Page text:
The Librarian is in: “Their Eyes Were Watching God”

COURTESY PHOTO/NATIONAL ENDOWMENT FOR THE ARTS

By KATRINA SPENCER

Back when I was a senior in undergrad, I enrolled in a class called “Hurston, Hughes and Wright.” We read works by recognized, early 20th century, African American authors: Zora Neale Hurston, Langston Hughes and Richard Wright. Perhaps three works by each. And it was then, at age ~20, that I first read “Their Eyes Were Watching God.” It’s Hurston’s best known novel and was adapted into a 2005 screenplay in which Halle Berry played the lead. (Love Halle. Not a great film.) I read it differently then, 15 years ago, as anyone might. With nine works to read on the syllabus, and the full intention of preparing close-reading assignments, I read to complete the work, to be prepared to be quizzed on the work and to study — not to enjoy or savor — patterns, motifs, structure, imagistic language, etc. Now, at 35, I revisited the work and listened to respected actress Ruby Dee (God rest her soul) narrate the text as an audiobook and it was a wonderful ride of rich performance, a pleasure to my ears.

“Their Eyes Were Watching God” is a tale, simply put, of a Southern, Black woman, Janie, who lives out three marriages in the early 20th century. But when is literature ever simple? Complexly put, the novel is about a Black woman navigating her grandmother’s generational expectations, her defiance of stifling, patriarchal expectations and having to separate from someone she loves against her will. The tale then becomes a web of economics, affectionate bonds, race, gender-based oppression, travel, displacement, social hierarchies, competition, loyalty, natural disaster and so much more. It’s about an early 20th century Black woman creating her own path, even when the road is bumpy, dark and indiscernible.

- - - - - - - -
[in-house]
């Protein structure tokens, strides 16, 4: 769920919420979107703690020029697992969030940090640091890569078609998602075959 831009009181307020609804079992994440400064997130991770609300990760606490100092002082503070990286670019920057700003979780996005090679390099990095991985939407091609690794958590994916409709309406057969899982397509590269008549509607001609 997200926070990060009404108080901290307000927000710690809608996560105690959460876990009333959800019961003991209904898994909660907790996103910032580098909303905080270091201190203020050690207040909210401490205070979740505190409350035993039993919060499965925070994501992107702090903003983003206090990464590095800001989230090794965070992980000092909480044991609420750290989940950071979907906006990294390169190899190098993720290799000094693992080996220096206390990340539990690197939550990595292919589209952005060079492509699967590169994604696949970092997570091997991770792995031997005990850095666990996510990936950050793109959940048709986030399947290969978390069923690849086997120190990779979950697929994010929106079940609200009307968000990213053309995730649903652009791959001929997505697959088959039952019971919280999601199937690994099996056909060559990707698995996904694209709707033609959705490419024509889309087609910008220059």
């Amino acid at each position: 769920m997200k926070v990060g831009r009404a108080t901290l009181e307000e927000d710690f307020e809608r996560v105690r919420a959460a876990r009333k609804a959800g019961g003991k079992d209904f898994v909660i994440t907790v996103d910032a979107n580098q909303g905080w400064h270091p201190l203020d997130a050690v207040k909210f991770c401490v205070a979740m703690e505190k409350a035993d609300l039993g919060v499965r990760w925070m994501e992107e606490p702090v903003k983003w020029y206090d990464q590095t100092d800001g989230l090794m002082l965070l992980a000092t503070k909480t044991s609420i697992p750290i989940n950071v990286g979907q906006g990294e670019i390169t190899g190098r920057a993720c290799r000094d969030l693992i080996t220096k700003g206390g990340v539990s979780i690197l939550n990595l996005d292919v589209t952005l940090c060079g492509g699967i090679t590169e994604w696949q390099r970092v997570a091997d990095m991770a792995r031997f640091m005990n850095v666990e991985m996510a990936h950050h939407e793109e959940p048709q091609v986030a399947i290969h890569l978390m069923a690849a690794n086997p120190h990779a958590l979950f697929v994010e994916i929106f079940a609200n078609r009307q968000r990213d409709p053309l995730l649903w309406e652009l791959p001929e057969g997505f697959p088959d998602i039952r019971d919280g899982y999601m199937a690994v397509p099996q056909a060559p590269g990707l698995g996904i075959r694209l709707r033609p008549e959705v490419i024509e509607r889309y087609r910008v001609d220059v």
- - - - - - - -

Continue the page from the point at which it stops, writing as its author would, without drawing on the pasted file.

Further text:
Janie, the protagonist, is raised by her grandmother and when she enters puberty, her grandmother sees her granddaughter’s budding sexuality as a threat to Janie’s stability. Fearing Janie might pair up with a man with an inauspicious future, Janie’s grandmother insists upon marrying her granddaughter off to a man of means, as evidenced by his ownership of land. Spoiler alert: The marriage crumbles. Janie hits the road with another man with big dreams that come to fruition, but Janie becomes more of a trophy than an intimate partner and resentment breeds between the second couple. Spoiler alert #2: When her second husband dies, Janie has the opportunity to live as a 40-something bachelorette, despite the various men circling at her doorstep. It is “tramp”– a meandering man of no means– who steals her heart. His most endearing quality is that he places no ideological limits on what she’s capable of: shooting, fishing, working, dancing and playing are all welcome in their union, for both parties and they have many adventures together.

So while the narrative is simple enough to plot, they are the conversations and the questions the book raises that cause a stirring in the reader. “What is marriage?” is the first question asked by Janie’s first union. “What is a wife?” is asked by Janie’s second. And “What is a loving and loyal partnership?” is asked by the third. The book overall asks, “What social obstacles, traditions and myths do we respect and uphold that might prevent a woman from realizing her greatest potential? Who do they serve? And which ought to be abolished?” Their Eyes Were Watching God is a feminist and womanist work I’d recommend to anyone who sees women as trophies, “domestic angels” or “help meets.” To get a better grasp on Hurston’s motivations for featuring Black, Southern culture, language and motifs in her works, it is important to learn more about her life and training as an anthropologist. See the graphic novel Fire!!: The Zora Neale Hurston Story by Peter Bagge for more.